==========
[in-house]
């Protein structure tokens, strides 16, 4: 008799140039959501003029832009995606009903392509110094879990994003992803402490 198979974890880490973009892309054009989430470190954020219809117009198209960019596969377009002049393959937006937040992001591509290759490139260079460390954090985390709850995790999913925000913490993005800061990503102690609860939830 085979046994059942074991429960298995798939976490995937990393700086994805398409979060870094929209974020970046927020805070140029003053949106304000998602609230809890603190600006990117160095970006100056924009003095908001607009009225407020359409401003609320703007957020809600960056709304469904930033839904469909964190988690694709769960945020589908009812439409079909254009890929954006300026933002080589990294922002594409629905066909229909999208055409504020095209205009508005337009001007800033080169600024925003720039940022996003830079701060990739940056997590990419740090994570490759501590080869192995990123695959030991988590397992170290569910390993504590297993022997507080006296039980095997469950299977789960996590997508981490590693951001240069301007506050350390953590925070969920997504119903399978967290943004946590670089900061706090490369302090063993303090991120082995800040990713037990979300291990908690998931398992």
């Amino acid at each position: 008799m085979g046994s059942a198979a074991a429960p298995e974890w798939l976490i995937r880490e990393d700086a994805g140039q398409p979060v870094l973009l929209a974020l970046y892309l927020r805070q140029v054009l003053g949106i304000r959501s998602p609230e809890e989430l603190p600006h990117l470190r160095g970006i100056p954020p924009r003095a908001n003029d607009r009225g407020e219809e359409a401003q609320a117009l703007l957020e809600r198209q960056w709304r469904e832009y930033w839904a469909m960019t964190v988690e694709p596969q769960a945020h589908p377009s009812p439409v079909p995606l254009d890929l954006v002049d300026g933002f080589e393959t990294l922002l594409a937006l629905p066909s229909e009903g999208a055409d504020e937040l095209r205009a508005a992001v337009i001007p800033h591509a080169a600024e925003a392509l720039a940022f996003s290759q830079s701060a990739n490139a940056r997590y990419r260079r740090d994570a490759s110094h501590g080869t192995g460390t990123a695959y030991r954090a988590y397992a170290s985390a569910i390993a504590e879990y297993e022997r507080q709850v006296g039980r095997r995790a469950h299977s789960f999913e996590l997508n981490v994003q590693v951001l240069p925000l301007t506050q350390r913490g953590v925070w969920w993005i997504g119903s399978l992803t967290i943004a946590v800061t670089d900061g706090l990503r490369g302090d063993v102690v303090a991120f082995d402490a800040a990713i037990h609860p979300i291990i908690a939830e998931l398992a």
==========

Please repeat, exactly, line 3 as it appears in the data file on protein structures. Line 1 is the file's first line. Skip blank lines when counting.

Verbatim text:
């Amino acid at each position: 008799m085979g046994s059942a198979a074991a429960p298995e974890w798939l976490i995937r880490e990393d700086a994805g140039q398409p979060v870094l973009l929209a974020l970046y892309l927020r805070q140029v054009l003053g949106i304000r959501s998602p609230e809890e989430l603190p600006h990117l470190r160095g970006i100056p954020p924009r003095a908001n003029d607009r009225g407020e219809e359409a401003q609320a117009l703007l957020e809600r198209q960056w709304r469904e832009y930033w839904a469909m960019t964190v988690e694709p596969q769960a945020h589908p377009s009812p439409v079909p995606l254009d890929l954006v002049d300026g933002f080589e393959t990294l922002l594409a937006l629905p066909s229909e009903g999208a055409d504020e937040l095209r205009a508005a992001v337009i001007p800033h591509a080169a600024e925003a392509l720039a940022f996003s290759q830079s701060a990739n490139a940056r997590y990419r260079r740090d994570a490759s110094h501590g080869t192995g460390t990123a695959y030991r954090a988590y397992a170290s985390a569910i390993a504590e879990y297993e022997r507080q709850v006296g039980r095997r995790a469950h299977s789960f999913e996590l997508n981490v994003q590693v951001l240069p925000l301007t506050q350390r913490g953590v925070w969920w993005i997504g119903s399978l992803t967290i943004a946590v800061t670089d900061g706090l990503r490369g302090d063993v102690v303090a991120f082995d402490a800040a990713i037990h609860p979300i291990i908690a939830e998931l398992a």